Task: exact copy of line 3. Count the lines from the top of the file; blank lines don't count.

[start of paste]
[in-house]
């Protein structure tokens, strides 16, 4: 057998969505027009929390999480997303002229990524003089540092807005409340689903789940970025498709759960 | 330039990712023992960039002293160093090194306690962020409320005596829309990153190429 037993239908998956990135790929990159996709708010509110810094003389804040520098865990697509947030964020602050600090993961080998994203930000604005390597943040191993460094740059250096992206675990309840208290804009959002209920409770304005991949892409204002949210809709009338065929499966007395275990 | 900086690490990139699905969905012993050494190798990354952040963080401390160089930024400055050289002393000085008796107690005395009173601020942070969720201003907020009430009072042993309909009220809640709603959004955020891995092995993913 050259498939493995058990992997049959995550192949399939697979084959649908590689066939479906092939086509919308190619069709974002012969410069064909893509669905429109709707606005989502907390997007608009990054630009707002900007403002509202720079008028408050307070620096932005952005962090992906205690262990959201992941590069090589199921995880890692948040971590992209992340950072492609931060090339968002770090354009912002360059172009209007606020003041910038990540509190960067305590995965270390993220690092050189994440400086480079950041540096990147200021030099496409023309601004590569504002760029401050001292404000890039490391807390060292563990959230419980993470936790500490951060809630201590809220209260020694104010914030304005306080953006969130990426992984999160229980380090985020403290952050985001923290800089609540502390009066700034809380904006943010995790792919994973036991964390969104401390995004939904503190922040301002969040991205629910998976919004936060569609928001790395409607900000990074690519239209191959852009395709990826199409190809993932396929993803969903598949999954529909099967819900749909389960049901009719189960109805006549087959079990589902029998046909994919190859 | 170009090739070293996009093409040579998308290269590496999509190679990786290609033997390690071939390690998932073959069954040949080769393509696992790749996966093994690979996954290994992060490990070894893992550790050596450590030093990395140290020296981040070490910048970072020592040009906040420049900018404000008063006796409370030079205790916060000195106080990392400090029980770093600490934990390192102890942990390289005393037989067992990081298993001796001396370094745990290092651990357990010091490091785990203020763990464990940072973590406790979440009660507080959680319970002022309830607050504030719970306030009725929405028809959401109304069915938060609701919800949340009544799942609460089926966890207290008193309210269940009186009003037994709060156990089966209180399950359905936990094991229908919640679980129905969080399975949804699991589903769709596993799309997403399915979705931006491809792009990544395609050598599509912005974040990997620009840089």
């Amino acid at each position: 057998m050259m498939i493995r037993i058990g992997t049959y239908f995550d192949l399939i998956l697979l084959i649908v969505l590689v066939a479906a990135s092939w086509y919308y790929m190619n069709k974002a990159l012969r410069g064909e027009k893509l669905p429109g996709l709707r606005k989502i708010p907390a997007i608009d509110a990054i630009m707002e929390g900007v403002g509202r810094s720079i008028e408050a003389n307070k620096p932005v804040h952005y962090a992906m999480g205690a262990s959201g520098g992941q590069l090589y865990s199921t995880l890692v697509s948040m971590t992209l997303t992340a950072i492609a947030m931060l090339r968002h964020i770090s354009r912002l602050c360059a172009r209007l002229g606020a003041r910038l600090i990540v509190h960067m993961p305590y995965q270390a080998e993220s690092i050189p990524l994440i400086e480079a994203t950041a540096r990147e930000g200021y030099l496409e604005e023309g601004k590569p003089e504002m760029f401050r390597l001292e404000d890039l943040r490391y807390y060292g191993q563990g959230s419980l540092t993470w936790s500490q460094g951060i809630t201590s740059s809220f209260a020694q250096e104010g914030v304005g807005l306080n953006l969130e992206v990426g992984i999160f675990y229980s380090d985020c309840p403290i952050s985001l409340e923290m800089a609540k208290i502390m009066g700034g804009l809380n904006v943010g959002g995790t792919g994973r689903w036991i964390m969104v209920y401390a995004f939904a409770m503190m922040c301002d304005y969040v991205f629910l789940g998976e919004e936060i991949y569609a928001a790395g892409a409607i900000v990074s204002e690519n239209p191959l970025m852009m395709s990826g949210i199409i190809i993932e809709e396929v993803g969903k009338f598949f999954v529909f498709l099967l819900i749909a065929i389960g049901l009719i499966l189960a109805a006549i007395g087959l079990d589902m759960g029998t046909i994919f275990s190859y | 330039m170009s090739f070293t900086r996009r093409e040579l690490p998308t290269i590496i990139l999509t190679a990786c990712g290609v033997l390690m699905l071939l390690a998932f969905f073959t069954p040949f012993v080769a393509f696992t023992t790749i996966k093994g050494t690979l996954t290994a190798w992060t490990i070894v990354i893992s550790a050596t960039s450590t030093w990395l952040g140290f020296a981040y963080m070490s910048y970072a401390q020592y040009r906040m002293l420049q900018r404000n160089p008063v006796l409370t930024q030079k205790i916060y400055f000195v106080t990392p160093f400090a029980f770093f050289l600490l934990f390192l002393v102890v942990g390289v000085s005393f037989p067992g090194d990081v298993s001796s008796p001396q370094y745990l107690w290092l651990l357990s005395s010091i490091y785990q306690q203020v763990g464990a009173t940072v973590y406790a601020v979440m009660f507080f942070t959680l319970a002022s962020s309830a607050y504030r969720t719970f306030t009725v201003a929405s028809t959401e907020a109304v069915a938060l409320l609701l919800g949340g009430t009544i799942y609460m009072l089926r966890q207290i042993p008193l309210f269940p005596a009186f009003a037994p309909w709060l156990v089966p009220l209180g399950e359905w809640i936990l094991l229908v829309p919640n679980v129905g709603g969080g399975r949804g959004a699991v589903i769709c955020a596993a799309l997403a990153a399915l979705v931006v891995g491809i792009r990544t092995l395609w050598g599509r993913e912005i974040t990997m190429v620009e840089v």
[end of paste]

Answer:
């Amino acid at each position: 057998m050259m498939i493995r037993i058990g992997t049959y239908f995550d192949l399939i998956l697979l084959i649908v969505l590689v066939a479906a990135s092939w086509y919308y790929m190619n069709k974002a990159l012969r410069g064909e027009k893509l669905p429109g996709l709707r606005k989502i708010p907390a997007i608009d509110a990054i630009m707002e929390g900007v403002g509202r810094s720079i008028e408050a003389n307070k620096p932005v804040h952005y962090a992906m999480g205690a262990s959201g520098g992941q590069l090589y865990s199921t995880l890692v697509s948040m971590t992209l997303t992340a950072i492609a947030m931060l090339r968002h964020i770090s354009r912002l602050c360059a172009r209007l002229g606020a003041r910038l600090i990540v509190h960067m993961p305590y995965q270390a080998e993220s690092i050189p990524l994440i400086e480079a994203t950041a540096r990147e930000g200021y030099l496409e604005e023309g601004k590569p003089e504002m760029f401050r390597l001292e404000d890039l943040r490391y807390y060292g191993q563990g959230s419980l540092t993470w936790s500490q460094g951060i809630t201590s740059s809220f209260a020694q250096e104010g914030v304005g807005l306080n953006l969130e992206v990426g992984i999160f675990y229980s380090d985020c309840p403290i952050s985001l409340e923290m800089a609540k208290i502390m009066g700034g804009l809380n904006v943010g959002g995790t792919g994973r689903w036991i964390m969104v209920y401390a995004f939904a409770m503190m922040c301002d304005y969040v991205f629910l789940g998976e919004e936060i991949y569609a928001a790395g892409a409607i900000v990074s204002e690519n239209p191959l970025m852009m395709s990826g949210i199409i190809i993932e809709e396929v993803g969903k009338f598949f999954v529909f498709l099967l819900i749909a065929i389960g049901l009719i499966l189960a109805a006549i007395g087959l079990d589902m759960g029998t046909i994919f275990s190859y | 330039m170009s090739f070293t900086r996009r093409e040579l690490p998308t290269i590496i990139l999509t190679a990786c990712g290609v033997l390690m699905l071939l390690a998932f969905f073959t069954p040949f012993v080769a393509f696992t023992t790749i996966k093994g050494t690979l996954t290994a190798w992060t490990i070894v990354i893992s550790a050596t960039s450590t030093w990395l952040g140290f020296a981040y963080m070490s910048y970072a401390q020592y040009r906040m002293l420049q900018r404000n160089p008063v006796l409370t930024q030079k205790i916060y400055f000195v106080t990392p160093f400090a029980f770093f050289l600490l934990f390192l002393v102890v942990g390289v000085s005393f037989p067992g090194d990081v298993s001796s008796p001396q370094y745990l107690w290092l651990l357990s005395s010091i490091y785990q306690q203020v763990g464990a009173t940072v973590y406790a601020v979440m009660f507080f942070t959680l319970a002022s962020s309830a607050y504030r969720t719970f306030t009725v201003a929405s028809t959401e907020a109304v069915a938060l409320l609701l919800g949340g009430t009544i799942y609460m009072l089926r966890q207290i042993p008193l309210f269940p005596a009186f009003a037994p309909w709060l156990v089966p009220l209180g399950e359905w809640i936990l094991l229908v829309p919640n679980v129905g709603g969080g399975r949804g959004a699991v589903i769709c955020a596993a799309l997403a990153a399915l979705v931006v891995g491809i792009r990544t092995l395609w050598g599509r993913e912005i974040t990997m190429v620009e840089v």